2:13pm

Tue May 8, 2012
Parenting

On Mother's Day, Don't Forget Grandma

Transcript

MICHEL MARTIN, HOST:

I'm Michel Martin and this is TELL ME MORE from NPR News. Coming up, we want to pay tribute to the man who showed generations of children where the wild things are, author Maurice Sendak. He just passed away and we want to tell you more about him in just a few minutes.

But first, they say it takes a village to raise a child, but maybe you just need a few moms in your corner. Every week, we check in with a diverse group of parents for their common sense and savvy advice.

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2:13pm

Tue May 8, 2012
Remembrances

Remembering Children's Book Author Maurice Sendak

Transcript

(SOUNDBITE OF MUSIC)

MICHEL MARTIN, HOST:

Finally today, we want to honor someone who's work fired the imaginations of many children and their parents. Award-winning author and illustrator Maurice Sendak died today at the age of 83.

Maurice Sendak is best known for that classic children's book "Where the Wild Things Are." He wrote and illustrated the story of the mischievous hero Max, who gets sent to bed without dinner and his imagination takes him to a land of colorful giant monsters.

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2:13pm

Tue May 8, 2012
Race

Why Does Diversity In Banking Matter?

Originally published on Tue May 8, 2012 10:14 pm

Stuart Ishimaru heads the Office of Women and Minority Inclusion, at the Consumer Financial Protection Bureau.
AP

May is Asian-American and Pacific Islander Heritage Month, and all month long, Tell Me More will be speaking with game changers who trace their heritage to that part of the world. They're people who have made a difference in politics, culture, science and sports.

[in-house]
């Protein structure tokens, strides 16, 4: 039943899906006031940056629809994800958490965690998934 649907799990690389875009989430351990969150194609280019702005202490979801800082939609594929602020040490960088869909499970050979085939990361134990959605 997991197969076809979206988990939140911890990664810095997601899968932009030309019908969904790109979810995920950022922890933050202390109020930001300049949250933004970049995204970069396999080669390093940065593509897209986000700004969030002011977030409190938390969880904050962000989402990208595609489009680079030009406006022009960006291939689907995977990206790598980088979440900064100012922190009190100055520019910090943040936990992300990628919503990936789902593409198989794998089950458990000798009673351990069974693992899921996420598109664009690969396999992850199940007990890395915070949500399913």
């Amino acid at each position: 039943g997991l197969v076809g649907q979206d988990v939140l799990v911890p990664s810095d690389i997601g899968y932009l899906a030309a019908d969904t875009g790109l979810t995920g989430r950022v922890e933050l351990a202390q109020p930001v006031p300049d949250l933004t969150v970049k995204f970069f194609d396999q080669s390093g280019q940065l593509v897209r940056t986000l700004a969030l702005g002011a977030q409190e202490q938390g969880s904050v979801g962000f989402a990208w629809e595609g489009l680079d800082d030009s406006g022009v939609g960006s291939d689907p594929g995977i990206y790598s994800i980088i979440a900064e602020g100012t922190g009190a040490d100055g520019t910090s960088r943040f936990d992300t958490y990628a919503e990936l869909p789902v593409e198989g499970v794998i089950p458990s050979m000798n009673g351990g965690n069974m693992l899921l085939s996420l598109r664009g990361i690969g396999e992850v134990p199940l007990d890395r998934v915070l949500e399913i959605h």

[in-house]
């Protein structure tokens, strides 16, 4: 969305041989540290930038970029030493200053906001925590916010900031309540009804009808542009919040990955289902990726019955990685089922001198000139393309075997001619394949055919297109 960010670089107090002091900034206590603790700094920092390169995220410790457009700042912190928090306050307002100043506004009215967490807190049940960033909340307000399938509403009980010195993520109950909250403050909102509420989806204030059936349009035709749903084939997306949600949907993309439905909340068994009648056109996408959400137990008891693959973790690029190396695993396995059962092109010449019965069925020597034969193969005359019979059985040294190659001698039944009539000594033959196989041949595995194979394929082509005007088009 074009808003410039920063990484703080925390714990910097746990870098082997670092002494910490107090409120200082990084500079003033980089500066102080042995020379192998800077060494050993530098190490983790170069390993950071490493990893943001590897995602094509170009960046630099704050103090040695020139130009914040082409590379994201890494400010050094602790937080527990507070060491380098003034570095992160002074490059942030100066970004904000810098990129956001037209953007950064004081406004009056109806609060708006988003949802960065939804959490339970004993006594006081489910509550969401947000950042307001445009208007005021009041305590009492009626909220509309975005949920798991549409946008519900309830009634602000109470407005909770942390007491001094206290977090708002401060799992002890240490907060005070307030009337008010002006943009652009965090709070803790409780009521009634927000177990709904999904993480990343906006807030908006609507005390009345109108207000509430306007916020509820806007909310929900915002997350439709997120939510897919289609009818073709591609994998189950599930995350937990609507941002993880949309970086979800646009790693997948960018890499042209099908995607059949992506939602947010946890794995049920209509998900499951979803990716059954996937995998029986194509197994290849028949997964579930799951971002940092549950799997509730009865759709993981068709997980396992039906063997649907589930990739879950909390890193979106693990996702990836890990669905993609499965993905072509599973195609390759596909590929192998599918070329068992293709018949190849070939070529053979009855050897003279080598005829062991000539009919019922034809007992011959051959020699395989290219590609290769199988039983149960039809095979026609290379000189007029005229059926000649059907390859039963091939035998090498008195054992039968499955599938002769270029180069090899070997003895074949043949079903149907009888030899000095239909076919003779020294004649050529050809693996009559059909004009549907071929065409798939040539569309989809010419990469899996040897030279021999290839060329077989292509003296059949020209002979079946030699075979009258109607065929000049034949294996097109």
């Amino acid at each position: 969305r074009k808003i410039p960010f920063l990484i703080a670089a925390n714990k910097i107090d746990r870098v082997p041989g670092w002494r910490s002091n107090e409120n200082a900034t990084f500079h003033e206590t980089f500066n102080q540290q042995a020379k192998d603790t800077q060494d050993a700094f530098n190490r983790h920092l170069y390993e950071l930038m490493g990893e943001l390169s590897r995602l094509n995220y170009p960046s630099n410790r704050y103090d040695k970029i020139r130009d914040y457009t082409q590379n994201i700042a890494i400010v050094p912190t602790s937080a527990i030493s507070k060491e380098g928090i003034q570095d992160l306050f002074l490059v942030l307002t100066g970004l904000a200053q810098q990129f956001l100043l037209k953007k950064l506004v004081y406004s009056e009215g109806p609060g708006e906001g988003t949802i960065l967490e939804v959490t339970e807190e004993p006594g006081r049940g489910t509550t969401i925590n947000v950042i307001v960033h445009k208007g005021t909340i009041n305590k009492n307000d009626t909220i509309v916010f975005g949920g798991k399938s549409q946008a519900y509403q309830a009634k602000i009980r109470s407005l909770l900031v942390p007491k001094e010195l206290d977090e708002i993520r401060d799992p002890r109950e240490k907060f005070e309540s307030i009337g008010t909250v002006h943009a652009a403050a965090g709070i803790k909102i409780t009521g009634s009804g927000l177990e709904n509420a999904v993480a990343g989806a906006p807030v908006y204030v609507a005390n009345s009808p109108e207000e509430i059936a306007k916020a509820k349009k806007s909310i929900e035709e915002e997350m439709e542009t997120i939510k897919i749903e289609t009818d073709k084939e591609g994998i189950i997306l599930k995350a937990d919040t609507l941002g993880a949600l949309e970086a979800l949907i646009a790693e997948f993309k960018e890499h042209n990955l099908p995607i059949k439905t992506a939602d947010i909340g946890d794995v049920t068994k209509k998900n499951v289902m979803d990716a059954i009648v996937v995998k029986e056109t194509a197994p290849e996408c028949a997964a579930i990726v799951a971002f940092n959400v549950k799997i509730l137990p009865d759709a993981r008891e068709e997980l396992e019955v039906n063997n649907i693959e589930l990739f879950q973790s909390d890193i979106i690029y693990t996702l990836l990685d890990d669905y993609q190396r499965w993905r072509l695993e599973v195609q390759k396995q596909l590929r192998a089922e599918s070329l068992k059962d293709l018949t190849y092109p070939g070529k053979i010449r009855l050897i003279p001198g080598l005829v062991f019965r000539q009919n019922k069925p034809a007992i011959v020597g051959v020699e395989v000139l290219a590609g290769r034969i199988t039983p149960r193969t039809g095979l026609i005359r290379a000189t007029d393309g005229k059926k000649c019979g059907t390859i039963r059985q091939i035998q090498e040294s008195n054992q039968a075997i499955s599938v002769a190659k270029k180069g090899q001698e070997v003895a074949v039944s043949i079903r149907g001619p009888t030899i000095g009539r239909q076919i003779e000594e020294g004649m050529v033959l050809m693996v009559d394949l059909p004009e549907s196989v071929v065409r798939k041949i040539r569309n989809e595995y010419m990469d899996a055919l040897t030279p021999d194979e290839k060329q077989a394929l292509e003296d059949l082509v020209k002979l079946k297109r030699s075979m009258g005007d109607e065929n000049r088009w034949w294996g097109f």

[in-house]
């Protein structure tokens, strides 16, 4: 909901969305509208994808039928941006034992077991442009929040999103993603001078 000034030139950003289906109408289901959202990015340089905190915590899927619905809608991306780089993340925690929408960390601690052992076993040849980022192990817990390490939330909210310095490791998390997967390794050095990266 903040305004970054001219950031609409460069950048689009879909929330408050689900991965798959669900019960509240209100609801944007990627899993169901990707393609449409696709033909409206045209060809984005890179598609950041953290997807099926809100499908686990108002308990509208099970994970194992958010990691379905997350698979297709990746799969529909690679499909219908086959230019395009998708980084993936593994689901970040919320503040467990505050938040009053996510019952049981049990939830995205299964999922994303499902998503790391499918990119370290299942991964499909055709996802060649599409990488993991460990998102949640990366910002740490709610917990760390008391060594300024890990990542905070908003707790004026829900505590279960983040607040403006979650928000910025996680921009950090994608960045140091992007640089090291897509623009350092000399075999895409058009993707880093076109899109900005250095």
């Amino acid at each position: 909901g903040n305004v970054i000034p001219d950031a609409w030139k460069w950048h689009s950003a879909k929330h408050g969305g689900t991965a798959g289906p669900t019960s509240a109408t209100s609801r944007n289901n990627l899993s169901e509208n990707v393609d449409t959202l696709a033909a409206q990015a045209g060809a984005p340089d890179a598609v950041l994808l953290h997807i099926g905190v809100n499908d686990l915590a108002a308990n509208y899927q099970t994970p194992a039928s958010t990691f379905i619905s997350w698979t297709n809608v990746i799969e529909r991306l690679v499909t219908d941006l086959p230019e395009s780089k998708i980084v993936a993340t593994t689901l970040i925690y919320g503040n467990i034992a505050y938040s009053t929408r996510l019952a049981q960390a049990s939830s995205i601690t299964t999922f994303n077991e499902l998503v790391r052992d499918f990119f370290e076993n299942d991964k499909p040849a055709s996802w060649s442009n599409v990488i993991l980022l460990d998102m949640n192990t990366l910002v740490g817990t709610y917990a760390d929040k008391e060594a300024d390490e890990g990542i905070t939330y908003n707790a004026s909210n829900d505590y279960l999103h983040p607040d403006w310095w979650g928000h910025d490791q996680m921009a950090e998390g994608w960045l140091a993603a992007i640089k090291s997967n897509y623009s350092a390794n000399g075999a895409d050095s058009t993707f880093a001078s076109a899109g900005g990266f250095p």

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1:40pm

Tue May 8, 2012
Shots - Health Blog

When Religious Rules And Women's Health Collide

Originally published on Tue May 8, 2012 4:18 pm

Hospital rules can affect a woman's options for care.
iStockphoto.com

When you go to the hospital these days, chances are good that it will be affiliated with a religious organization. And while that may might just mean the chaplain will be of a specific denomination or some foods will be off limits, there may also be rules about the kind of care allowed.

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1:30pm

Tue May 8, 2012
Planet Money

Nobel Laureate: 'I've Been Wrong So Often, I Don't Find It Extraordinary At All'

Originally published on Wed May 9, 2012 7:07 pm

"I'm 101 at the moment," Ronald Coase said.
University of Chicago

I recently had a brief conversation with Ronald Coase.

"I'm 101 at the moment," he told me. "I get older by the minute."

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1:07pm

Tue May 8, 2012
The Picture Show

The Visual South, Part II: Photography Is Like Chicken

Originally published on Wed May 23, 2012 10:48 am

"Letter Never Sent" is Hamrick's most recent hand-bound series. "The viewer has an intimate relationship with the book by holding it, feeling its textures and turning its pages, instead of just standing across the room staring at it," he says.